such an earthquake could arrive in
Victoria area in about an hour and a
half. Expect several waves over many
hours. The second or third wave may
be bigger than the first.
Tsunami Warnings
Seek an open space in a tsunami-safe
zone to gather with others after the
earthquake. In inclement weather,
remember the potential for aftershocks
and use caution in selecting a place of
Listen to a local radio station for further
information and instructions specific to
your community. Do not return to lowlying coastal areas until you are informed
by officials that it is safe to do so.
How to Use the Hazard Map
Be aware of indications that a tsunami may
be coming:
Make sure your neighbours know of
the tsunami potential after a major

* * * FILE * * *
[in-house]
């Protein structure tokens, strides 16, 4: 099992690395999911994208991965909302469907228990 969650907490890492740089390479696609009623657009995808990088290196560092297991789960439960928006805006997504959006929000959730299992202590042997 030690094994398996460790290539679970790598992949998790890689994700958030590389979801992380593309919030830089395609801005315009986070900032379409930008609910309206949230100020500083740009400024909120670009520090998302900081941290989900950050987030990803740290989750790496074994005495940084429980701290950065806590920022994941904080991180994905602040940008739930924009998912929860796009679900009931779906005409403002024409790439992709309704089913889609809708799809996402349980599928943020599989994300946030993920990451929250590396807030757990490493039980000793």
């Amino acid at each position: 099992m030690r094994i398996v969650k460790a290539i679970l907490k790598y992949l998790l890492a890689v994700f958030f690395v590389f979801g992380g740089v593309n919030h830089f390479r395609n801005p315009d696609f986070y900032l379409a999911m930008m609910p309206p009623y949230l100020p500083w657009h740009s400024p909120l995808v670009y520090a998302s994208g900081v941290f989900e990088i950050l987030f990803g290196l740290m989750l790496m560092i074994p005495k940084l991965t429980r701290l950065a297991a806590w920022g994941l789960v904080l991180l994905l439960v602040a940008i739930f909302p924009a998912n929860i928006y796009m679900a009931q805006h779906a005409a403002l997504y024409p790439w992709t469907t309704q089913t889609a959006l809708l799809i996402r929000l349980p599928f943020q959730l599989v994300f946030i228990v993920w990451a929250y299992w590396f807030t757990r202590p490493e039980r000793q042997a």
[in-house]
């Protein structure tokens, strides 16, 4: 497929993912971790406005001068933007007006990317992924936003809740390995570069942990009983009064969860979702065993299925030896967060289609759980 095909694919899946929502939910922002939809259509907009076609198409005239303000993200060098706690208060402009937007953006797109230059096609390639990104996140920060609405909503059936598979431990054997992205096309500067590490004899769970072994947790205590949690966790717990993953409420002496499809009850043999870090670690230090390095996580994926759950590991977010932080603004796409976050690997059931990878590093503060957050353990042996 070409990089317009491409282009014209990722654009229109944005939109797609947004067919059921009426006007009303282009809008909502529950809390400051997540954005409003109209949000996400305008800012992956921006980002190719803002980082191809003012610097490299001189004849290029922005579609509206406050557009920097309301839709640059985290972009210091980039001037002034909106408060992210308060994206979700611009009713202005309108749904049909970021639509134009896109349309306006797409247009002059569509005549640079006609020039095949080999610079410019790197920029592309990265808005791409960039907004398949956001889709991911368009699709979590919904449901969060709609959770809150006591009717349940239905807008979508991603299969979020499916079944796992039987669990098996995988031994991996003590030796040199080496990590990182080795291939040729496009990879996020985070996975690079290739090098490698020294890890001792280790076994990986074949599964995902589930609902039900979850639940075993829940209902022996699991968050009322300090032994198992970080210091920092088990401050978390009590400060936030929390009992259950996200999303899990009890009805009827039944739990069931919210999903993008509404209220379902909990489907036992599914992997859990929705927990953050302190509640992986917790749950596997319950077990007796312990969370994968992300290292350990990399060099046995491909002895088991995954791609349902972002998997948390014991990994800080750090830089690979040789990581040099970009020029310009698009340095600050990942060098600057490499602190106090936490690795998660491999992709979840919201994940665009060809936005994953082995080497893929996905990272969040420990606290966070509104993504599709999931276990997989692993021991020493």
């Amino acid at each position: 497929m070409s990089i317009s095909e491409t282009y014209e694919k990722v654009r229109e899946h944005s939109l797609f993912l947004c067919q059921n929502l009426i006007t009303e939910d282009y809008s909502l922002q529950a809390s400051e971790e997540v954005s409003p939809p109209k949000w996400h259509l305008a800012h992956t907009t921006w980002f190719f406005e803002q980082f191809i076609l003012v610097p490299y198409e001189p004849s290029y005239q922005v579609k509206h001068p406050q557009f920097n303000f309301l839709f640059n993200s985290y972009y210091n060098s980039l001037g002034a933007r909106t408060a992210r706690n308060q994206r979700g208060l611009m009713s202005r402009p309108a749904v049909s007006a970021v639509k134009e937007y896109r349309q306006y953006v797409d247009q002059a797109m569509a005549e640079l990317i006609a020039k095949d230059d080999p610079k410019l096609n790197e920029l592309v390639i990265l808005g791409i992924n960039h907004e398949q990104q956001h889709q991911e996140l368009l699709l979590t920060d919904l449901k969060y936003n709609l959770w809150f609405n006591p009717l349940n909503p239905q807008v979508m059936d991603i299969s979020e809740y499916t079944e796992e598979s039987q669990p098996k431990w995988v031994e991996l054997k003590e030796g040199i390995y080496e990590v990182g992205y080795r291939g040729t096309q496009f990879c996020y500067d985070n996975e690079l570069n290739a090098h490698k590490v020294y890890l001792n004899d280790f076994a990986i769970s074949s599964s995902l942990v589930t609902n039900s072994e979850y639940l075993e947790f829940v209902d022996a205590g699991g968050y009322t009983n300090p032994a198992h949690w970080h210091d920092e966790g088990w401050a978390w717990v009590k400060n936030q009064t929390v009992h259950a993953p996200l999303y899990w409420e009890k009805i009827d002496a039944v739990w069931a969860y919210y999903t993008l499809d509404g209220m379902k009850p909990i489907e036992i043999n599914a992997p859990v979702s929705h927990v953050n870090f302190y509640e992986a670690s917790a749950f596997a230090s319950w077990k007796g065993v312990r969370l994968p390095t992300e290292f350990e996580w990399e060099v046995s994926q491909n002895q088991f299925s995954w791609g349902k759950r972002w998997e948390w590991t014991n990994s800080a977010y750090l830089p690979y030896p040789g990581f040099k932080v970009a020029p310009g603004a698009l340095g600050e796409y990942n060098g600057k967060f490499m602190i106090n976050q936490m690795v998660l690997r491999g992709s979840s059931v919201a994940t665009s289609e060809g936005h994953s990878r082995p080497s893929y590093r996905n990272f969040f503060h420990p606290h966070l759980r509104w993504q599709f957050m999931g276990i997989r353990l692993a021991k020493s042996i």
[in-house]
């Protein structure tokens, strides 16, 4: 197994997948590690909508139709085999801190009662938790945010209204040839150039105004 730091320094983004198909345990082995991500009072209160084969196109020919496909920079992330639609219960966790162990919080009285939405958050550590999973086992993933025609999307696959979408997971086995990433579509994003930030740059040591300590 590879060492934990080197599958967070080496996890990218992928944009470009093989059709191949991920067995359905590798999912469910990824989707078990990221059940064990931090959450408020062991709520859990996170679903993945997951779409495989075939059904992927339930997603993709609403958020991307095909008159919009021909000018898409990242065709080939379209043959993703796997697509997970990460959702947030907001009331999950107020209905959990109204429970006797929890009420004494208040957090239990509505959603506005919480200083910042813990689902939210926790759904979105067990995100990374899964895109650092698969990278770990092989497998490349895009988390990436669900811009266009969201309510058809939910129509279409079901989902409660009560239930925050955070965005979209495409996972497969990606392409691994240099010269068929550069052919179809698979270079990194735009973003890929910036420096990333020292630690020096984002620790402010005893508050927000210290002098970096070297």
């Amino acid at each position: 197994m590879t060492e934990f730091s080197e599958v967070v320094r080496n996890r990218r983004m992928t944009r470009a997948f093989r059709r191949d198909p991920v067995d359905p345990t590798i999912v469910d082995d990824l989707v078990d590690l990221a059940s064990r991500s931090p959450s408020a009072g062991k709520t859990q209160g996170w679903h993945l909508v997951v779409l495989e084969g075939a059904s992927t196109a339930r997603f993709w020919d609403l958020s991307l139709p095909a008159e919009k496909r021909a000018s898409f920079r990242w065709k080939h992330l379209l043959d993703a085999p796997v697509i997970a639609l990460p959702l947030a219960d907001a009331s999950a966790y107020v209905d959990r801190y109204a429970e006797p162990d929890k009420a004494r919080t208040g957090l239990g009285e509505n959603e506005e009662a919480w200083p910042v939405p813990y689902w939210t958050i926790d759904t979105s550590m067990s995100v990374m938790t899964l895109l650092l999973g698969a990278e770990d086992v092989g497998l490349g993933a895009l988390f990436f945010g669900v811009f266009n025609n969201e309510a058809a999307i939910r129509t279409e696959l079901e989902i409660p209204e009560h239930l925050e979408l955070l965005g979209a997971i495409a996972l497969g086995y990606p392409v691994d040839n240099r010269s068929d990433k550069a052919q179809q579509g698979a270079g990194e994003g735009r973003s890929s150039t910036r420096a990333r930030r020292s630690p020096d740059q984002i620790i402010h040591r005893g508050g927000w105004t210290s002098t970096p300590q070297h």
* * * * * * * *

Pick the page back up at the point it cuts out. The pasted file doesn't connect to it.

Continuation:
earthquake has hit, and help each
other reach safety.
Move to a tsunami-safe zone in your
community (refer to map). Remember
to take your family emergency kit with
you, including a portable AM/FM radio.
Tsunami Watches and Warnings are not likely to be issued for the Greater Victoria area, however
you should know these terms and how to protect yourself: WATCH, WARNING, and CANCELLATION.
Ground Shaking in the Greater Victoria
Area. A strong earthquake lasting 60
seconds or more should be your warning
to seek high ground if you are near the
sea. When a major subduction earthquake
occurs, the first wave could arrive at
Victoria in about an hour and a half.
Rapid Rise or Fall in Sea Level – If you
happen to be at a beach anywhere
in the world, you may observe an
important natural warning sign of an
approaching tsunami wave. The sea
level may begin rising steadily, or the
water level may drop so much that the
sea floor is exposed. These are signs